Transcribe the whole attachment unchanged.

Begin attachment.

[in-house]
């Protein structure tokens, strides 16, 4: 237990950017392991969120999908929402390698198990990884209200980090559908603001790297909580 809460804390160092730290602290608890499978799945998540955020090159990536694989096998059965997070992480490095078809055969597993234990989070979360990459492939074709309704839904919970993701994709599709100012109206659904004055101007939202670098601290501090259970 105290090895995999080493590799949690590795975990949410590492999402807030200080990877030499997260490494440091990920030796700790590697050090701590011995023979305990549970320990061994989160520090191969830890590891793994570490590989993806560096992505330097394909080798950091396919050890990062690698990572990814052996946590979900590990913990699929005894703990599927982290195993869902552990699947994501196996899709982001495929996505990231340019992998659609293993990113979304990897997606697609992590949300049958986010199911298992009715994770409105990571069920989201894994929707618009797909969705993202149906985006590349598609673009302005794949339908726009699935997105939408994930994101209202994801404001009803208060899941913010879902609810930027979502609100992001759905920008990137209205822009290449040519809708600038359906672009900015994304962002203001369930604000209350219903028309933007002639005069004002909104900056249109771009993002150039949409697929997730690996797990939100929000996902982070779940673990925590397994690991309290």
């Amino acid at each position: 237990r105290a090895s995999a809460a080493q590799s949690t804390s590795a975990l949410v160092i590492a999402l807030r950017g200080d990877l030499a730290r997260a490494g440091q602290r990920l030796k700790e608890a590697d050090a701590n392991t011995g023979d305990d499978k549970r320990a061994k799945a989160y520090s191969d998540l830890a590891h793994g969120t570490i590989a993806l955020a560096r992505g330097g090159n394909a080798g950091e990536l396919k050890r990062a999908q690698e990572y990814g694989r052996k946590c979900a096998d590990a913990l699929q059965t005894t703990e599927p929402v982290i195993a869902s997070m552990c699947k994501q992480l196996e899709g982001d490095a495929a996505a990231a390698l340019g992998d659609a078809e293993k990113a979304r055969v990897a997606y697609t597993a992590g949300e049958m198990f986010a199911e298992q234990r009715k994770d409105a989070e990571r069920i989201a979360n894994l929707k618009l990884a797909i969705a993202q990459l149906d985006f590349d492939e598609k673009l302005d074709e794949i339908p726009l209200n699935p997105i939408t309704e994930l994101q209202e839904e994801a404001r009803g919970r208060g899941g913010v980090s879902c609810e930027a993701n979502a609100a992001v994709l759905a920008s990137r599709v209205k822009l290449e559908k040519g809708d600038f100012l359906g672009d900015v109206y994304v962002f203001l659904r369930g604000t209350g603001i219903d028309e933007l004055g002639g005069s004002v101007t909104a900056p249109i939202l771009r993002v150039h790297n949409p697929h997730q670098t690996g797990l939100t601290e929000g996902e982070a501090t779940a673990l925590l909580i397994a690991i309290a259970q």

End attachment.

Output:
[in-house]
């Protein structure tokens, strides 16, 4: 237990950017392991969120999908929402390698198990990884209200980090559908603001790297909580 809460804390160092730290602290608890499978799945998540955020090159990536694989096998059965997070992480490095078809055969597993234990989070979360990459492939074709309704839904919970993701994709599709100012109206659904004055101007939202670098601290501090259970 105290090895995999080493590799949690590795975990949410590492999402807030200080990877030499997260490494440091990920030796700790590697050090701590011995023979305990549970320990061994989160520090191969830890590891793994570490590989993806560096992505330097394909080798950091396919050890990062690698990572990814052996946590979900590990913990699929005894703990599927982290195993869902552990699947994501196996899709982001495929996505990231340019992998659609293993990113979304990897997606697609992590949300049958986010199911298992009715994770409105990571069920989201894994929707618009797909969705993202149906985006590349598609673009302005794949339908726009699935997105939408994930994101209202994801404001009803208060899941913010879902609810930027979502609100992001759905920008990137209205822009290449040519809708600038359906672009900015994304962002203001369930604000209350219903028309933007002639005069004002909104900056249109771009993002150039949409697929997730690996797990939100929000996902982070779940673990925590397994690991309290």
């Amino acid at each position: 237990r105290a090895s995999a809460a080493q590799s949690t804390s590795a975990l949410v160092i590492a999402l807030r950017g200080d990877l030499a730290r997260a490494g440091q602290r990920l030796k700790e608890a590697d050090a701590n392991t011995g023979d305990d499978k549970r320990a061994k799945a989160y520090s191969d998540l830890a590891h793994g969120t570490i590989a993806l955020a560096r992505g330097g090159n394909a080798g950091e990536l396919k050890r990062a999908q690698e990572y990814g694989r052996k946590c979900a096998d590990a913990l699929q059965t005894t703990e599927p929402v982290i195993a869902s997070m552990c699947k994501q992480l196996e899709g982001d490095a495929a996505a990231a390698l340019g992998d659609a078809e293993k990113a979304r055969v990897a997606y697609t597993a992590g949300e049958m198990f986010a199911e298992q234990r009715k994770d409105a989070e990571r069920i989201a979360n894994l929707k618009l990884a797909i969705a993202q990459l149906d985006f590349d492939e598609k673009l302005d074709e794949i339908p726009l209200n699935p997105i939408t309704e994930l994101q209202e839904e994801a404001r009803g919970r208060g899941g913010v980090s879902c609810e930027a993701n979502a609100a992001v994709l759905a920008s990137r599709v209205k822009l290449e559908k040519g809708d600038f100012l359906g672009d900015v109206y994304v962002f203001l659904r369930g604000t209350g603001i219903d028309e933007l004055g002639g005069s004002v101007t909104a900056p249109i939202l771009r993002v150039h790297n949409p697929h997730q670098t690996g797990l939100t601290e929000g996902e982070a501090t779940a673990l925590l909580i397994a690991i309290a259970q």